Currently in the UK, a person does not need a license to ride a water bike unless they are under the age of 16 when they may need a certificate of competency, according to marine-education.co .uk.
And many community leaders in North Wales are not happy with this, including Arfon MP Hywel Williams, who has spoken out on the issue in the past.
In October 2020, Gwynedd Council supported a motion calling on the UK government to bring forward legislation governing their use. At the time, Cllr Gareth Thomas, who was responsible for maritime issues, said: “Over the past few years, the number of complaints and concerns from communities regarding the unsafe use of jet skis has increased dramatically.
“After the lockdown period, we saw a further increase in these concerns as well as a fatal crash near the Gwynedd coast.
“Unfortunately, due to a lack of legislation, local authorities have very little power to control the use of these vehicles and several governments have failed to legislate and resolve this important issue. This concern is not unique to Gwynedd and the introduction of legislation would make it easier to manage the situation along the country’s coast.
“It’s weird that there really is no regulation to control boats capable of traveling at speeds above 40mph by anyone of any age and without the need for training, insurance. or license at all. Simply put, what we want to see is that every watercraft must have a license and insurance before using it at sea and that all riders are tested on their ability. to use the machine and that their knowledge of the “rules of the road” has been tested. “
Wales Matters brings the best of WalesOnline’s coverage on politics, health, education, news and local democracy straight to your inbox.
Today more than ever this kind of journalism is important and we want you to be able to access it in one place with just one click. It’s completely free and you can unsubscribe at any time.
To subscribe, click here, enter your email address and follow the simple instructions.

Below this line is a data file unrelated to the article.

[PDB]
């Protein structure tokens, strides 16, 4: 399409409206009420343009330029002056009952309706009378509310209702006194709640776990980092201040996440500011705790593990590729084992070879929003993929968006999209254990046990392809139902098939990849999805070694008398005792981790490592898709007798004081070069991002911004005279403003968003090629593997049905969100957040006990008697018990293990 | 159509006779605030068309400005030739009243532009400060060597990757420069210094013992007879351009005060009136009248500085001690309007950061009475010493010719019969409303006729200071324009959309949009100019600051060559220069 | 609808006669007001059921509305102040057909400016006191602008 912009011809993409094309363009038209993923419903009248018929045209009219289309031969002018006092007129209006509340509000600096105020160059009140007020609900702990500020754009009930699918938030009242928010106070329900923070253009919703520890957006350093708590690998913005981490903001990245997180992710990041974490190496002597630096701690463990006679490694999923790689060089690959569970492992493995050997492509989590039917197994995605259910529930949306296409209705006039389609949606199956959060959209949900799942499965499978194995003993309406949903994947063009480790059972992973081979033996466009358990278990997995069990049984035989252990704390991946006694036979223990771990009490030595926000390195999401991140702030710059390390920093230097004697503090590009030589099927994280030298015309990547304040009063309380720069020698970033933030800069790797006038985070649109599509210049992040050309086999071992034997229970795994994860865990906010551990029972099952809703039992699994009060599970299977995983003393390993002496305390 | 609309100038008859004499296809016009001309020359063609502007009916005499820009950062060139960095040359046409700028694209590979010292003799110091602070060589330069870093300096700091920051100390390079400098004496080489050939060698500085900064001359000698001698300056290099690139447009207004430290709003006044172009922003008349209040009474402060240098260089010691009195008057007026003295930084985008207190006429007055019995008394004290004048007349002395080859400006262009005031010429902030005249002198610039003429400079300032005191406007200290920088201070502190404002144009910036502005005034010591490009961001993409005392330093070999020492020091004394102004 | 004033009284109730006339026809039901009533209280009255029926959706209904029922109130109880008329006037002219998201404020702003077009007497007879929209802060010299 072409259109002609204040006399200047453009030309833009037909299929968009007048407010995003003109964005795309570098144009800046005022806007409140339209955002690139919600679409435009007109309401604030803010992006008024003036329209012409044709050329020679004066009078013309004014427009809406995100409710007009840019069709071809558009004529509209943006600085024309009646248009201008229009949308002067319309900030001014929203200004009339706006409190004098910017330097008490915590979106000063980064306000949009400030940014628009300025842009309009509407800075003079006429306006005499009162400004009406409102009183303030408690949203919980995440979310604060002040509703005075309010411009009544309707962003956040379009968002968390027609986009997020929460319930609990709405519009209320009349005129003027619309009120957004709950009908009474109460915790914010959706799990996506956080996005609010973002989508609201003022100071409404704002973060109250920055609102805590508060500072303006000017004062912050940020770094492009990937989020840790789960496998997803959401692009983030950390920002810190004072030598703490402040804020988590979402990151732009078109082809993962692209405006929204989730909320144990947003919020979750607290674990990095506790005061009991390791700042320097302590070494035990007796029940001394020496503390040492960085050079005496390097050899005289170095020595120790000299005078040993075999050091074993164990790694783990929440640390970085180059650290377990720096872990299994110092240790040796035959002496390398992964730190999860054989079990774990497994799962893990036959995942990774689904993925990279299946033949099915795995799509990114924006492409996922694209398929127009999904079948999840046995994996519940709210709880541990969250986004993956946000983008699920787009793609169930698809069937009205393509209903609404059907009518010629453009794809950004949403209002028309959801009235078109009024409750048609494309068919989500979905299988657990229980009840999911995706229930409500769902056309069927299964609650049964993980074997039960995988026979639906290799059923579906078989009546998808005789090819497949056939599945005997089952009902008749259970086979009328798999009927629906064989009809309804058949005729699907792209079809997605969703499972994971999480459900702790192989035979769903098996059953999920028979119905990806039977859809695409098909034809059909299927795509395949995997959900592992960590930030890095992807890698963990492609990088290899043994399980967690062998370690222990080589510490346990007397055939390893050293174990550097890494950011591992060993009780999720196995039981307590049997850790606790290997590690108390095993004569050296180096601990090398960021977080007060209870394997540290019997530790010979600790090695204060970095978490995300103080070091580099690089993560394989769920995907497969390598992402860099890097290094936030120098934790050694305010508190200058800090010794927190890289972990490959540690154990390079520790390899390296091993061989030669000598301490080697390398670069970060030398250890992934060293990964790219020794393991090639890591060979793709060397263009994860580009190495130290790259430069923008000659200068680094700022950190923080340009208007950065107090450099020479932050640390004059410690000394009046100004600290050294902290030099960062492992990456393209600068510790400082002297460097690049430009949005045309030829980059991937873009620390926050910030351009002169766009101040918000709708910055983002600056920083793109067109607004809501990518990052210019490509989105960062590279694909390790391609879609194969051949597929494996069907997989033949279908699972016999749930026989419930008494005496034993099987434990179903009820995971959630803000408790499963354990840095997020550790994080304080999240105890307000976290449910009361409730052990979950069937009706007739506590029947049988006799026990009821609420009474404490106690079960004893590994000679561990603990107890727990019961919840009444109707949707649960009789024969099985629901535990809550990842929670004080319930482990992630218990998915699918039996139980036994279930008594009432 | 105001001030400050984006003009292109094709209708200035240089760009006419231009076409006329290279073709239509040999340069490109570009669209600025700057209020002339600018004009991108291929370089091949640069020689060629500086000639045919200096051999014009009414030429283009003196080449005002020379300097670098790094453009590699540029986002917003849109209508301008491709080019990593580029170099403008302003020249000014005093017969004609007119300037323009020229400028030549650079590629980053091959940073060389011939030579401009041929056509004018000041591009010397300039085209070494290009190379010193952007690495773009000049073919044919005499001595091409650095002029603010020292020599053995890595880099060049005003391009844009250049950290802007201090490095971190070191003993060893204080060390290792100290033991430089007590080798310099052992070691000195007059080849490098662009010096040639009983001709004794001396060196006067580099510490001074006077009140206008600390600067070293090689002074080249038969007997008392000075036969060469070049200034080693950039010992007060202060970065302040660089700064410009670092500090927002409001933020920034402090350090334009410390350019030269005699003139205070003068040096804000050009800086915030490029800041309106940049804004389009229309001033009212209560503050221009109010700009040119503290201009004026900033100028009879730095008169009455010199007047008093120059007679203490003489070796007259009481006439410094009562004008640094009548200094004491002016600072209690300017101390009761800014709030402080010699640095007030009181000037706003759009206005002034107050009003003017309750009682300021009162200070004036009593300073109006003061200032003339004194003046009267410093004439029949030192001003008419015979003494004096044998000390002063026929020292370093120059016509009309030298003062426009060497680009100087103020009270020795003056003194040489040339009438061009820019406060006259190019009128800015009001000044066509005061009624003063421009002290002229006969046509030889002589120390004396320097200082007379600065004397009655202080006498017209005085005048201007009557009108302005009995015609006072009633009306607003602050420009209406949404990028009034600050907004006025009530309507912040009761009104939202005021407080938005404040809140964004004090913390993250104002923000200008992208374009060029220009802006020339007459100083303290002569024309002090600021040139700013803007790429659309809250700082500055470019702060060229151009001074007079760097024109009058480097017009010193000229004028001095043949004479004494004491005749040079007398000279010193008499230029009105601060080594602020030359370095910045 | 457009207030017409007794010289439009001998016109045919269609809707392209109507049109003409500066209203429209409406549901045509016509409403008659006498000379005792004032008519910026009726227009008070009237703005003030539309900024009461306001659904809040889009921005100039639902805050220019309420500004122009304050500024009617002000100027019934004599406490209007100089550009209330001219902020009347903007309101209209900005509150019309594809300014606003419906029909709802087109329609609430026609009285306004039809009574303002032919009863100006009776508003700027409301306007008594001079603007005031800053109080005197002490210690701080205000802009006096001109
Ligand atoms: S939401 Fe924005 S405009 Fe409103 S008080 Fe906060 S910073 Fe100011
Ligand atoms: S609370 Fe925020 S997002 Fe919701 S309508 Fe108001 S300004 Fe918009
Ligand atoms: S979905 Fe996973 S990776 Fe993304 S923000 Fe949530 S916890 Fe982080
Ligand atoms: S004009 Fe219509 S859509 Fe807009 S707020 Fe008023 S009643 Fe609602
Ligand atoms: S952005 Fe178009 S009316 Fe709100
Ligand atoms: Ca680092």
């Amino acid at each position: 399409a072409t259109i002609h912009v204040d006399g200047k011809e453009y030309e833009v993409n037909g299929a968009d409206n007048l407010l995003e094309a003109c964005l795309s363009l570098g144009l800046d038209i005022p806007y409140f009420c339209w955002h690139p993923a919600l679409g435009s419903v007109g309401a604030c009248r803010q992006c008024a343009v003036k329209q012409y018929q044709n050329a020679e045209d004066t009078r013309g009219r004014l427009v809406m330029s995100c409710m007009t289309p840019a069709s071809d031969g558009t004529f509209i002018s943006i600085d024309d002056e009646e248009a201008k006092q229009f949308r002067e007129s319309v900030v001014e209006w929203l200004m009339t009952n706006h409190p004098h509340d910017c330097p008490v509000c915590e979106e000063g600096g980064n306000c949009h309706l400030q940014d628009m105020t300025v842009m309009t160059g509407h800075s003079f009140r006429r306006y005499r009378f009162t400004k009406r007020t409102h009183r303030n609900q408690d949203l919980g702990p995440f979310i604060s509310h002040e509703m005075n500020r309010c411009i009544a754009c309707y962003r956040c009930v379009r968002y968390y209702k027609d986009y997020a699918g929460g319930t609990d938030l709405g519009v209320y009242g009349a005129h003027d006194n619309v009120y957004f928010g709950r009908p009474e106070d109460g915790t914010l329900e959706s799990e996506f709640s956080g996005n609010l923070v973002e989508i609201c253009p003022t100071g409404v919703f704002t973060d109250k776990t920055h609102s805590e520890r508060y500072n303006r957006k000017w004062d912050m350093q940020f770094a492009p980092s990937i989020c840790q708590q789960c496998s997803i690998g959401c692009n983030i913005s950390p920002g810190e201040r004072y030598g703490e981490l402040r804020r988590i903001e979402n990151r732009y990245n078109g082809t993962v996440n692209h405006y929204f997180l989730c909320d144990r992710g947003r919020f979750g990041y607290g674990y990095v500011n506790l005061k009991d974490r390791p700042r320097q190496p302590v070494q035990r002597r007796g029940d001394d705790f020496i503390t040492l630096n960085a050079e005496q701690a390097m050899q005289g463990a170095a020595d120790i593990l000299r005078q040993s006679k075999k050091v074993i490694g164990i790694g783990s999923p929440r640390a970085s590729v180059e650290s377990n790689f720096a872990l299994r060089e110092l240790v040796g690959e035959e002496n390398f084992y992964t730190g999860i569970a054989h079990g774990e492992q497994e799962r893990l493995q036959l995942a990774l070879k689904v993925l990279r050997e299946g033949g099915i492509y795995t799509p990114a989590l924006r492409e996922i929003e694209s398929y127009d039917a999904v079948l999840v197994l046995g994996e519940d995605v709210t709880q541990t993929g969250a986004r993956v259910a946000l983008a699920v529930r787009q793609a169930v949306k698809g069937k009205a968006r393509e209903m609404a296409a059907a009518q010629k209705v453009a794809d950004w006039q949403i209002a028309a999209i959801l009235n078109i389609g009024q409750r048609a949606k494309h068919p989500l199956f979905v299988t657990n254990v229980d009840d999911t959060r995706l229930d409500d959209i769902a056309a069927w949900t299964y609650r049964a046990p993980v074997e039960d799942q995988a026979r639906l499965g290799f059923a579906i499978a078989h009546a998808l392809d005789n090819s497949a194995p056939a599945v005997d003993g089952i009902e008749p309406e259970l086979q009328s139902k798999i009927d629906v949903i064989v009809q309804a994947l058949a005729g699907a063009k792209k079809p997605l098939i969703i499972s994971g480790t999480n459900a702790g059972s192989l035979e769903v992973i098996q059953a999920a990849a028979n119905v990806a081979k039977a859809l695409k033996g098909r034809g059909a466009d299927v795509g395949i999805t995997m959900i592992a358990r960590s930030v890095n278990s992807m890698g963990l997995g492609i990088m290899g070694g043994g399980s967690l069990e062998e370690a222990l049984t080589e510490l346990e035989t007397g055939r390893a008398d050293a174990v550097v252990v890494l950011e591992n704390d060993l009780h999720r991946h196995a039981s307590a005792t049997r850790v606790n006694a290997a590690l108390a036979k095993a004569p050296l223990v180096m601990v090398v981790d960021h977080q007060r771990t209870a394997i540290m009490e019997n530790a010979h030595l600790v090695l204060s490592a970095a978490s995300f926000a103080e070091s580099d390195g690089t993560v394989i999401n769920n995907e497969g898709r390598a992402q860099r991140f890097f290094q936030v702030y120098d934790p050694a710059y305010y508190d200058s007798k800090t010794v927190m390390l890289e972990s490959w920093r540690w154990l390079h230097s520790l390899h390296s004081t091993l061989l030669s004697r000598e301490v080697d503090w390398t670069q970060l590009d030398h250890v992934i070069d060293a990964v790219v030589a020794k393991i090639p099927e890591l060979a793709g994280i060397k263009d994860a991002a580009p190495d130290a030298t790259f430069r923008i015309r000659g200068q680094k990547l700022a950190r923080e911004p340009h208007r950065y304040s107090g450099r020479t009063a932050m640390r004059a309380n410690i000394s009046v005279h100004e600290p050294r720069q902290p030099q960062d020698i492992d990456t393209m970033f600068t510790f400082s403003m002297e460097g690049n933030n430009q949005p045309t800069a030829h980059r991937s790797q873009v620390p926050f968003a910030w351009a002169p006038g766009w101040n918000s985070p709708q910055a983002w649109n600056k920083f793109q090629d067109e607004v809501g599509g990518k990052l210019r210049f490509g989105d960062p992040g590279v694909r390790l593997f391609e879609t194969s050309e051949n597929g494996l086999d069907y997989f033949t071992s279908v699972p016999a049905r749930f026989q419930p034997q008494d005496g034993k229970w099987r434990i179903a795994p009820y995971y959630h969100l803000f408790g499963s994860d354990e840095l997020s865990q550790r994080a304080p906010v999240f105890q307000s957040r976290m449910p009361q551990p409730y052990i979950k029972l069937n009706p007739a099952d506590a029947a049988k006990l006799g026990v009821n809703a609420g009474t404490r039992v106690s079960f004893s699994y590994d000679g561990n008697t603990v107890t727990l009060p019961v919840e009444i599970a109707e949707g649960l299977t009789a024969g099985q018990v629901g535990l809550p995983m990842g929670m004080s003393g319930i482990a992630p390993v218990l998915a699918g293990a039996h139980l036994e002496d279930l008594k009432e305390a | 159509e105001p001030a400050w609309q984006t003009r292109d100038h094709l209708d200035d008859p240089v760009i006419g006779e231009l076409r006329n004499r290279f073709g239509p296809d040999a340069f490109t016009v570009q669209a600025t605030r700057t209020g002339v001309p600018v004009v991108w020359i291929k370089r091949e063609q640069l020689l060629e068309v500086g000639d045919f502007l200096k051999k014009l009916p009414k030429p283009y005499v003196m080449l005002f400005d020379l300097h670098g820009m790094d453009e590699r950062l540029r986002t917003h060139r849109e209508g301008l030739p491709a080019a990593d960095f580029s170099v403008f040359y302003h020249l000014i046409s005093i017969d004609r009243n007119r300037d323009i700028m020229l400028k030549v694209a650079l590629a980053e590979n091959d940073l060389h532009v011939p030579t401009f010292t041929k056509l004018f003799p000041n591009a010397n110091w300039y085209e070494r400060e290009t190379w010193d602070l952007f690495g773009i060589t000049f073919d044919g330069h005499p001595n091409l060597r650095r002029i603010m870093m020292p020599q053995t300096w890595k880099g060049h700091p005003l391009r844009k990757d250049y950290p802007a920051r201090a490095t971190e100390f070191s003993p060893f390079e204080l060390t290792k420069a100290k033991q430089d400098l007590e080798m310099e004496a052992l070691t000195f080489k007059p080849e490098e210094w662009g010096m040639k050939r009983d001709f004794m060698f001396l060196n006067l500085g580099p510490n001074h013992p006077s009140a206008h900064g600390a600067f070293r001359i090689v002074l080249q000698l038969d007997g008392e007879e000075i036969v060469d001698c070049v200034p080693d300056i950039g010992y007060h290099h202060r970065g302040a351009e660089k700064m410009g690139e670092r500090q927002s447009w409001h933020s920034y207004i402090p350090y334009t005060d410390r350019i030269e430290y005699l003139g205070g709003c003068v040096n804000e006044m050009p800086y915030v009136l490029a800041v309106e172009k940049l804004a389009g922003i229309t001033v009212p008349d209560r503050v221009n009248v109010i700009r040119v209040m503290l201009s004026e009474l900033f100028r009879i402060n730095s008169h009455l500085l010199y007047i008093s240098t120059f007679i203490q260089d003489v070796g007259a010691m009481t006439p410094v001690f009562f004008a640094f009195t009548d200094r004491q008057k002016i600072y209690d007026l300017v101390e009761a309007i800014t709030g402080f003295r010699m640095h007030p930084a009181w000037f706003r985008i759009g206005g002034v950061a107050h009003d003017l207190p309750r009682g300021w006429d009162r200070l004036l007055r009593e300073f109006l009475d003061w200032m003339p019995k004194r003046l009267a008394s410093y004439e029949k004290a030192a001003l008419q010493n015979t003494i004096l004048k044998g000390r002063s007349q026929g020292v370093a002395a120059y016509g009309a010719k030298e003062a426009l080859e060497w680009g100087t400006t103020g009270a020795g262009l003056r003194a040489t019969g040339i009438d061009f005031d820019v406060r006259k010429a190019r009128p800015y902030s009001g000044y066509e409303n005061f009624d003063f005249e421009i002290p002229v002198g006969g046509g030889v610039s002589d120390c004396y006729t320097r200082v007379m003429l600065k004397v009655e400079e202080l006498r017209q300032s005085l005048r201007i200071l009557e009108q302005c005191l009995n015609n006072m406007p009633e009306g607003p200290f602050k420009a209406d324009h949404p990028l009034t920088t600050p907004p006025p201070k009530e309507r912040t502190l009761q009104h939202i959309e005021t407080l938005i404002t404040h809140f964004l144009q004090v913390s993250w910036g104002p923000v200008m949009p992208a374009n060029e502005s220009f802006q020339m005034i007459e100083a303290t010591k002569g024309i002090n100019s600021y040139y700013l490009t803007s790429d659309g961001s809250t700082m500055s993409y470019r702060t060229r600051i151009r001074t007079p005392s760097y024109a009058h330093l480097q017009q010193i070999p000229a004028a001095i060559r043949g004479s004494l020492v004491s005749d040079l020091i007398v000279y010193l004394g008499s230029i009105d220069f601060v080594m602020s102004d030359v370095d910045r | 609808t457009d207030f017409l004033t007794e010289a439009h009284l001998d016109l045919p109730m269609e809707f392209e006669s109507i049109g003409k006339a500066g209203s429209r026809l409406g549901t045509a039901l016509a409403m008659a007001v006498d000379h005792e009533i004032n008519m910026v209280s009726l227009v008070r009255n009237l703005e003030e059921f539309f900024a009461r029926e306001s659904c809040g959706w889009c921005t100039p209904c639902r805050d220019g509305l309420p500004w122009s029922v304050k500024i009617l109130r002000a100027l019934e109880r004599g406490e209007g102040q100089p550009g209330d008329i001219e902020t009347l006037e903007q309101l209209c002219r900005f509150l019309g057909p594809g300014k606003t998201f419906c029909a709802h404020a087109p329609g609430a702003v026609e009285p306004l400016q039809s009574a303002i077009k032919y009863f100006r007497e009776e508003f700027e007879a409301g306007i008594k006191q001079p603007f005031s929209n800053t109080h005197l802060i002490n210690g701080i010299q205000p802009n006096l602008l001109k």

An RSPB policy document on the issue, released in 2015, said the organization was aware of the “potential for jet skis and other forms of personal watercraft (PWC)” to cause disruption and even direct injury to people. wildlife.
The document said: “While we don’t want to see a ban on jet skiing, we want to see it managed well around sensitive areas for seabirds, including protected areas. The Wildlife and Countryside Act 1981 makes it an offense to intentionally injure or kill a wild bird or attempt to do so. This would directly affect any seabird intentionally struck by a jet ski.
“There is no reckless provision in the law for these offenses, so it is important that potential violators are contacted by the police and informed that their actions, if continued, are likely to constitute an offense. certain species protected during breeding season, during nesting, and their dependent offspring are also prosecutable offenses under UK and EU law (under UK Wildlife and Countryside Act and UK guidelines ‘EU on birds and habitats). “
The Anglesey Council Marine Code also urges people using pleasure craft, including water bikes, to stay away from cliffs during the breeding season, March 1 through August 31, to avoid make unnecessary noise and “keep away from groups of birds resting or feeding on the sea.”
He also added: “The deliberate or reckless disturbance of any protected species (such as dolphins) is a criminal offense.”